They are under your sidewalk. They lurk under your driveway. They may even exist under your car at night. You can’t see it. You may not even be able to hear it. But it is there. And with each passing season, it gets worse. When it gets worse, it becomes wider and deeper. What is this thing that would keep you up at night if you knew it was there? A void is a large gap or space under your concrete driveways, your sidewalk, your patio and your garage floor.
A void causes your concrete slab to act more as a bridge than a support. This “bridge” is not designed or constructed to act like a bridge. Over time the concrete that is suppose to support will give way or sink. It does not take a large void to create big problems. Some of the problems that result from your concrete now serving as a bridge are visible. Some are not.
How do you know if you have a void?
Sometimes the signs that you have a void are there and sometimes the signs are not as obvious. Garage floors show the least visible sign that there is a void under them. You can usually tell there is a void under your garage floor by hearing it or feeling it. When you drive over a void you will hear the shallowness of the space under the floor. You may also feel a slight tremor in the concrete as well. Small cracks may also be visible in the garage floor.
Void under a Driveway
If your driveway has a void underneath it, it will be more obvious. There may be longer and deeper cracks in your driveway (the longer you wait the deeper and wider these cracks may become), the concrete slabs may be uneven, the concrete by your garage door may appear to have sunken, or the driveway by the street is now sunken or cracking.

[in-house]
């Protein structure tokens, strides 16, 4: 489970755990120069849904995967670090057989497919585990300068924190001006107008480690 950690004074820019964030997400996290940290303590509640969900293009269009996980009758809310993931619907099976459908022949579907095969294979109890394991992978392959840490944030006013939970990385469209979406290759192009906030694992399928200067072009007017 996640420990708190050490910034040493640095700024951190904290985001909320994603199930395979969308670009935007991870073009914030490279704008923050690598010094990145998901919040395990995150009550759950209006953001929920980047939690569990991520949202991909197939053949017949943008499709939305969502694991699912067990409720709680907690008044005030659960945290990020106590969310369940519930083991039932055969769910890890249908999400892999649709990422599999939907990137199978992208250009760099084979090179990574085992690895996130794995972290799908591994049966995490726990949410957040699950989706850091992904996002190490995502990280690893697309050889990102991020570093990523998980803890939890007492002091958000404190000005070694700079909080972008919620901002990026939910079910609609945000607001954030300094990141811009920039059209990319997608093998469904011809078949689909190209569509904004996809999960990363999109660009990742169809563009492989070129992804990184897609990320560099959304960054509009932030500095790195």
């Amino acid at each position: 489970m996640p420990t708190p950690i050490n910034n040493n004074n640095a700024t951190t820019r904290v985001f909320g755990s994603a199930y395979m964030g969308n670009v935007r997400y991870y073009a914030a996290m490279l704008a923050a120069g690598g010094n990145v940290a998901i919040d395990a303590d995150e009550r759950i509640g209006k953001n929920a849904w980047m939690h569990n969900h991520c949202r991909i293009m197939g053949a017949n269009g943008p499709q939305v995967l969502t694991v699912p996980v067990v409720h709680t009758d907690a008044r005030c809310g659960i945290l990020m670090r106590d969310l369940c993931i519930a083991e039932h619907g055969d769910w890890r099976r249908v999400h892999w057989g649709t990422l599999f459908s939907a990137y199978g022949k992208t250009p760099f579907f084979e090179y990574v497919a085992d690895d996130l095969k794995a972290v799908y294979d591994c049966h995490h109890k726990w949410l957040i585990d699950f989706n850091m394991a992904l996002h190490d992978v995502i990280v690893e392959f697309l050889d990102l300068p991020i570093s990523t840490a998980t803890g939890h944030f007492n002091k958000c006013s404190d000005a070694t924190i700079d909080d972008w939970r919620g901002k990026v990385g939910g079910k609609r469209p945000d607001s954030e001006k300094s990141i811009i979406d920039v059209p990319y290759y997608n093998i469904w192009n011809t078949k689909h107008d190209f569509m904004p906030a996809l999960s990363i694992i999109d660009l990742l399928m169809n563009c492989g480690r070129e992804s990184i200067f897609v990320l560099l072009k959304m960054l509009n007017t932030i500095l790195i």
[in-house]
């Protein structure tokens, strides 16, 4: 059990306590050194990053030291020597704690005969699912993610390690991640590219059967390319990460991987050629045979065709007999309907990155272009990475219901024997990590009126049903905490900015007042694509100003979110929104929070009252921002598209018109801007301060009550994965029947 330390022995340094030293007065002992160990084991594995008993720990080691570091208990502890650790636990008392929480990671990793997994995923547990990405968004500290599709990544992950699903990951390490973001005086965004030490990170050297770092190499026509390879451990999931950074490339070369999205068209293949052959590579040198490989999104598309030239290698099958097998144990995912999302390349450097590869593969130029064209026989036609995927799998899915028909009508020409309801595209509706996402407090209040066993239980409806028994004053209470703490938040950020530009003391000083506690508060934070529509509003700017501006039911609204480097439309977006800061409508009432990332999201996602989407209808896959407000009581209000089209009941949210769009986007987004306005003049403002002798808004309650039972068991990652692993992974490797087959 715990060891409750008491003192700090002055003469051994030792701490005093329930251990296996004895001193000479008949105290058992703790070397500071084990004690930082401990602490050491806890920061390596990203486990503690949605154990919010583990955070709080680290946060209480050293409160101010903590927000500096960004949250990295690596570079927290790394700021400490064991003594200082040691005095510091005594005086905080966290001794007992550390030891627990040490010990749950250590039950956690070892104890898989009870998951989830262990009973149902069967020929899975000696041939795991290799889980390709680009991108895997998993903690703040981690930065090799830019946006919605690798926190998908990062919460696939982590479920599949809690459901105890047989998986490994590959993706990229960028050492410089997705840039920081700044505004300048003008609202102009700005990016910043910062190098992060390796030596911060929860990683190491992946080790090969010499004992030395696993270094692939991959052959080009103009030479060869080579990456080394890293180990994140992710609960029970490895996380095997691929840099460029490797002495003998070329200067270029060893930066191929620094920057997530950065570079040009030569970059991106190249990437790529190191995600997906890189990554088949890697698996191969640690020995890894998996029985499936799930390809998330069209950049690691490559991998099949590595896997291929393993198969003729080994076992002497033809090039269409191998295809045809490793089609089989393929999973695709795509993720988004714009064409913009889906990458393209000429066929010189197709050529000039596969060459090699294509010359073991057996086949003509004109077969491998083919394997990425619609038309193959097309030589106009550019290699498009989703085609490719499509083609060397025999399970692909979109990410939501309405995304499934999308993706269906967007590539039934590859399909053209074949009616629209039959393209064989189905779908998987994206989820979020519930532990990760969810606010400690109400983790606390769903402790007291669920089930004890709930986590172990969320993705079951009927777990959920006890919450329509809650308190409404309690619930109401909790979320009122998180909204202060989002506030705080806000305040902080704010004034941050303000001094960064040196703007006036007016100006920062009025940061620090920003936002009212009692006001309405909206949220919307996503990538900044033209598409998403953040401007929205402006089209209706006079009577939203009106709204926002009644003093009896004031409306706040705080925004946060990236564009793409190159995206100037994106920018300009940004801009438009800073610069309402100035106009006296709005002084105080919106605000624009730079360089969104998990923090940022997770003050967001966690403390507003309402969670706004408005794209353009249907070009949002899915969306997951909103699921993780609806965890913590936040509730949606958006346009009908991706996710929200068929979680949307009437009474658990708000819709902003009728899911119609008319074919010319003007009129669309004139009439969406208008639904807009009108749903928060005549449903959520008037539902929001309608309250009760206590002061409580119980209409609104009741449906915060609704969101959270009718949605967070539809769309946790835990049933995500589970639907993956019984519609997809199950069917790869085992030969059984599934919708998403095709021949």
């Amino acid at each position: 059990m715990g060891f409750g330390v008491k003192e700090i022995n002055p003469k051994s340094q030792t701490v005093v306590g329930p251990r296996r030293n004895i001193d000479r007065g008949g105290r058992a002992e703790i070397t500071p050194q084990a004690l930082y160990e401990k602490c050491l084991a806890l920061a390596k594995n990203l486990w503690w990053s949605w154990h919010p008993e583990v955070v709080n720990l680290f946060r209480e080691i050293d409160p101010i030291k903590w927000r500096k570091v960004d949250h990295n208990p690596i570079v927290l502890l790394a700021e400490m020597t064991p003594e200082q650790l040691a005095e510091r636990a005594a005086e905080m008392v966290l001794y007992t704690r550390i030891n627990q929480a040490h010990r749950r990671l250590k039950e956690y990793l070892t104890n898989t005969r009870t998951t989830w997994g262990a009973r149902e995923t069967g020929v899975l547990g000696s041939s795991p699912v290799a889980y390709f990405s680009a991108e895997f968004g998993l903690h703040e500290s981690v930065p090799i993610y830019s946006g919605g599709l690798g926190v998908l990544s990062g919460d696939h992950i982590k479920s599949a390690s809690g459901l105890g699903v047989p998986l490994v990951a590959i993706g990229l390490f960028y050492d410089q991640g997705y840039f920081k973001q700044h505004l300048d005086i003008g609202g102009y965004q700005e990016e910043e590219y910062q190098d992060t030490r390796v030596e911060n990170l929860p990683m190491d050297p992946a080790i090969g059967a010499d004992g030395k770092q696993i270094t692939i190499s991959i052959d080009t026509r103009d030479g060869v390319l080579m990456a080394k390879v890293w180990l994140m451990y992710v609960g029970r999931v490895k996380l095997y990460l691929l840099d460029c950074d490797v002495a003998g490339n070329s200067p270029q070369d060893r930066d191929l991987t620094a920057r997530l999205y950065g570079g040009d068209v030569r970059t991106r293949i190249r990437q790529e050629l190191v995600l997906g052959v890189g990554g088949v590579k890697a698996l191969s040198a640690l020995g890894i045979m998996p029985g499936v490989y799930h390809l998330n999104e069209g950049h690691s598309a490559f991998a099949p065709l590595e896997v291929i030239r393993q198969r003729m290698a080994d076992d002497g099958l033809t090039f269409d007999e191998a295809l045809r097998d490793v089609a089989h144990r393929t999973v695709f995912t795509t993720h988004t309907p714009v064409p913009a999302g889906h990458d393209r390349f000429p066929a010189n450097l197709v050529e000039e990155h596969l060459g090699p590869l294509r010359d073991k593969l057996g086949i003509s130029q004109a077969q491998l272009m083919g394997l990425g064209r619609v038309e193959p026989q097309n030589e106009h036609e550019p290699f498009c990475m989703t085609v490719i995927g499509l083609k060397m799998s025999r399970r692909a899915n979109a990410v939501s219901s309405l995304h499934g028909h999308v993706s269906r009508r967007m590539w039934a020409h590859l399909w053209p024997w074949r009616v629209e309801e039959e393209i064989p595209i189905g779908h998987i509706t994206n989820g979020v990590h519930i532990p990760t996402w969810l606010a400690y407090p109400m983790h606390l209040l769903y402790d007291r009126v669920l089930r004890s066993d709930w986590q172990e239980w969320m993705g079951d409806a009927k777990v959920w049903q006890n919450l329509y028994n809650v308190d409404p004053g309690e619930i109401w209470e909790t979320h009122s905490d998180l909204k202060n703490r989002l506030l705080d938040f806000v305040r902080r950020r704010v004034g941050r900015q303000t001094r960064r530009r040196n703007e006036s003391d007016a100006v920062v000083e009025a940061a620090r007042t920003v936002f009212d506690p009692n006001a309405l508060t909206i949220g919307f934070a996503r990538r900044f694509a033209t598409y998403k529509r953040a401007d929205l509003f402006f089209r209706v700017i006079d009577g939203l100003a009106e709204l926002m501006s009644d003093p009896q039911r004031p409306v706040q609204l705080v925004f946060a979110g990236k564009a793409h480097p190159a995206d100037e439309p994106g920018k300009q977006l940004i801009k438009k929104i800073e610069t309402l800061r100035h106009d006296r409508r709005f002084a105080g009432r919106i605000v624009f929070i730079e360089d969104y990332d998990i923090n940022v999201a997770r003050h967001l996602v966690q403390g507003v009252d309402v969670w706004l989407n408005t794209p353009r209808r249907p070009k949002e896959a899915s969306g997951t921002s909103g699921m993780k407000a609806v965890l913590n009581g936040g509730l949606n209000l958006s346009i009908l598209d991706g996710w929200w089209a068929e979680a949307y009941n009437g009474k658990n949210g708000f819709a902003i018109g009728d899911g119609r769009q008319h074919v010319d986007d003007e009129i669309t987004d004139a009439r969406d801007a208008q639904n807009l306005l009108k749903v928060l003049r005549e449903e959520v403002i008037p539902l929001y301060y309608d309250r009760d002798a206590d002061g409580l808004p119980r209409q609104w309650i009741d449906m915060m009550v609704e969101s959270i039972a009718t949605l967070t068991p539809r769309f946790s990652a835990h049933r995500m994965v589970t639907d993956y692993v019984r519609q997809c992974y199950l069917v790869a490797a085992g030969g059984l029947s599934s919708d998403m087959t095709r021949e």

Your concrete patio shows signs of a void when the steps to your patio have gaps in them larger that ½” Most steps were created to code which is 7 ¾” high. If your steps are larger than this, they may be sinking into a void that is there.
A void under a concrete sidewalk will be visible as uneven slabs and possibly show cracks in the surface of the slab.
Having voids under a garage floor or a sidewalk can be dangerous. Your car could actually sink into the hole that will be created beneath when the “bridge” gives out. Tripping on an uneven sidewalk could result in anything from a skinned knee to a broken wrist or hip. Not taking care of the voids in a timely manner will definitely be more expensive as the void expands with seasons and it takes more polyurethane lifting foam to fill it.
What you can’t see can hurt you. It can hurt your car, your knees and your wallet. Contact the concrete repair specialists at Concrete Raising Systems today. They use Polyurethane foam to lift and raise your concrete garage floors, sidewalks, driveways and patios. Unlike traditional mud, cement and water mud jacking, Polyurethane will not sink and it is impervious to the weather. 40% of the jobs we have done followed a job that traditional mud jacking failed to do and when we raise your concrete with foam, it is raised for good!